According to latest government figures, there were 81,455 public houses in the UK last year, 3,751 licensed clubs and 28,164 licensed "residential and restaurant" premises.
By turnover, the industry was worth about £28.6b last year, according to researcher Market & Business Development, using a combination of British Beer and Pub Association and Office for National Statistics figures.
Food accounts for about £6b of this turnover, according to researcher Mintel. The sector employs some 306,147 people, accounting for 19% of the hospitality industry, calculates the Hospitality Training Foundation.
The two biggest pub landlords in the country are Punch Taverns, with about 6,826 pubs, and Enterprise Inns, with about 8,727 pubs.
Among pub operators, Mitchells & Butlers, with some 2,000 mostly freehold pubs, and Spirit, with about 2,100 outlets, are the big players.
Others such as Wolverhampton & Dudley (534 managed and 1,602 tenanted) and Greene King (960 managed and 1,163 tenanted) are also significant forces in the market.
Growth prospects There appears to be no shortage of demand for pubs, with property prices rising by 9.2% last year, compared with the 6.2% rise seen in 2003, according to agent Christie & Co.
Financially, the market is also relatively buoyant, with Punch last year reporting a 38% increase in profits, Enterprise Inns up a third and Mitchells and Butlers reporting like-for-like sales up by 5.6%, although it also posted a reduction in pre-tax profits.
Year-to-year the British weather and sporting calendar inevitably play their part in how the market goes, with last year's wet summer acting as a dampener on the market after the hot, fine summer and Rugby World Cup of the year before.
Merger and acquisition activity is ongoing, with much of the activity focused around big players snapping up smaller rivals to gain economies of scale.
Good examples of this include Enterprise buying the Unique Pub company in March 2004 and Punch buying Pubmaster in 2003.
Much as in the restaurant and hotel sectors, one factor driving growth has been the arrival of outside players: property development and venture capital firms.
Particularly significant because of the depth of his pockets, suggest City analysts, has been the arrival of property tycoon Robert Tchenguiz, who recently bought 364 pubs from Spirit and 160 from Laurel for £151m.
The sector has experienced enormous change over the past decade, and is likely to witness even more in the next 10 years, predicts Mike Coughtrey, head of pubs and restaurants at accountancy firm KPMG.
At an operational level, the minimum wage has been eroding pay differentials between different parts of the country and the Working Time Directive limiting workers' hours has also had a significant impact, he suggests. Increasing red tape and legislation continues to be a burden, too.
At a wider level, there has been a shift away from owned to leased and tenanted properties, with the majority of managed properties now larger units with a strong food element, says Coughtrey.
The decision by the Trade and Industry Select Committee in December that "pubcos" such as Enterprise and Punch are not a threat to competition within the sector will also have brought a sigh of relief in many quarters.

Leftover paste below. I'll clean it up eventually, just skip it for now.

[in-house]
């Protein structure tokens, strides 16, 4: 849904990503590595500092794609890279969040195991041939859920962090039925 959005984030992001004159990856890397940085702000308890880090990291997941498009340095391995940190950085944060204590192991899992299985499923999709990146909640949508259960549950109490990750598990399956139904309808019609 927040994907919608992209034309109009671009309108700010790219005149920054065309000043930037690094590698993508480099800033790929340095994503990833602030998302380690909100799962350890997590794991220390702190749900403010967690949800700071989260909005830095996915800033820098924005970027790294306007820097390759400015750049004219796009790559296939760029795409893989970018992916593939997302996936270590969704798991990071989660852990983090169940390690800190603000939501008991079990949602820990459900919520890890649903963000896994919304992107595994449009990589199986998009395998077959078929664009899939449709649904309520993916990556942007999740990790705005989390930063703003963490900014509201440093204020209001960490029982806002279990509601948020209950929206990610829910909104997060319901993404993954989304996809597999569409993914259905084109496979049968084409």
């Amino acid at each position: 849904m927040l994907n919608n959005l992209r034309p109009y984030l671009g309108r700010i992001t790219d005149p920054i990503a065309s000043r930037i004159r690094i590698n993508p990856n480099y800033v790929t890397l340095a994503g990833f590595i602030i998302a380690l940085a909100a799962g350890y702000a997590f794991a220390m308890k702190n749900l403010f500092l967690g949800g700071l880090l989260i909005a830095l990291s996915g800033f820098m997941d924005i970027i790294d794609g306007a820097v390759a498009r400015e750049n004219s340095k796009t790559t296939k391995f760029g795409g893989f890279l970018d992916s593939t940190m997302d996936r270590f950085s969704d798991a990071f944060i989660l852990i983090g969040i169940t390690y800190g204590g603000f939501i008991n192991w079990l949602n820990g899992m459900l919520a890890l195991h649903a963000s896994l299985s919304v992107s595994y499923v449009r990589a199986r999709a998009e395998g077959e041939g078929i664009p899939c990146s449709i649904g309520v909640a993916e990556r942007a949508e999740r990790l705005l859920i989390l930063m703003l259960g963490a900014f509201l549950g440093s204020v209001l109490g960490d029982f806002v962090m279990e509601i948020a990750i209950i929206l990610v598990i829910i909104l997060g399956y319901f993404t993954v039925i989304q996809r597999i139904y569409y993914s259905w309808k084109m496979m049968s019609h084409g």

While being tied remains part of the trading scene, the ties are generally much less limiting than they once were, believes Coughtrey.
Food has now become a major part of the pub landscape. According to Mintel, the pub catering market is now worth £6b and the average pub now gets more than 25% of its turnover from food.
The quality of food has much improved, as evidenced by the rise of the gastropub, and the focus is now very much on improving service and customer experience to continue to tread on the toes of the restaurant market.
Alongside this, but of more of a challenge to the market, has been the rise of the off-trade market, which in turn has been closely linked to the growth of ready meals market.
On the property side, it is likely that freehold prices will remain more or less stable for the next 12 to 18 months, predicts James Davies of property firm Fleurets. Its last snapshot of the market, in December, reported freehold prices averaging £500,357 to £613,571 in London and the South of England and, at the other end, about £350,000 in the East and Midlands.
Freehold properties are in huge demand, particularly in the South, and people are paying a premium for any properties with a freehold attached, suggests Trevor Watson of Davis Coffer Lyons.
"The ownership and control of properties is being split more and more often," he adds.
At the operational level, the move to non-smoking pubs is likely to have an ongoing impact that the industry will have to manage carefully if it does not want to drive away its core customer base, suggests KPMG's Coughtrey.
The decision in January by JD Wetherspoon to become the first major pub operator to stub out smoking in all of its 650 pubs, by May next year, will therefore be closely watched.
In terms of food, there is already, and likely to be more so in the future, a trend towards the regionalisation of menus, suggests Watson.
"This is particularly the case at the aspirational end of the market. It is becoming an important marketing tool. You can have a national brand with, say, nine out of 10 dishes as standard but then mark yourself out by having a regional speciality," he explains.
The massive amounts of cash injected into high-street pubs in the 1990s means growth there is likely to be limited in the future, at least for the time being, Watson adds.
Sales of meals through pubs
Growth in table service
|32% of market||38% of market|
Change in average turnover per pub
Source: Mintel/Market & Business Development/Horizons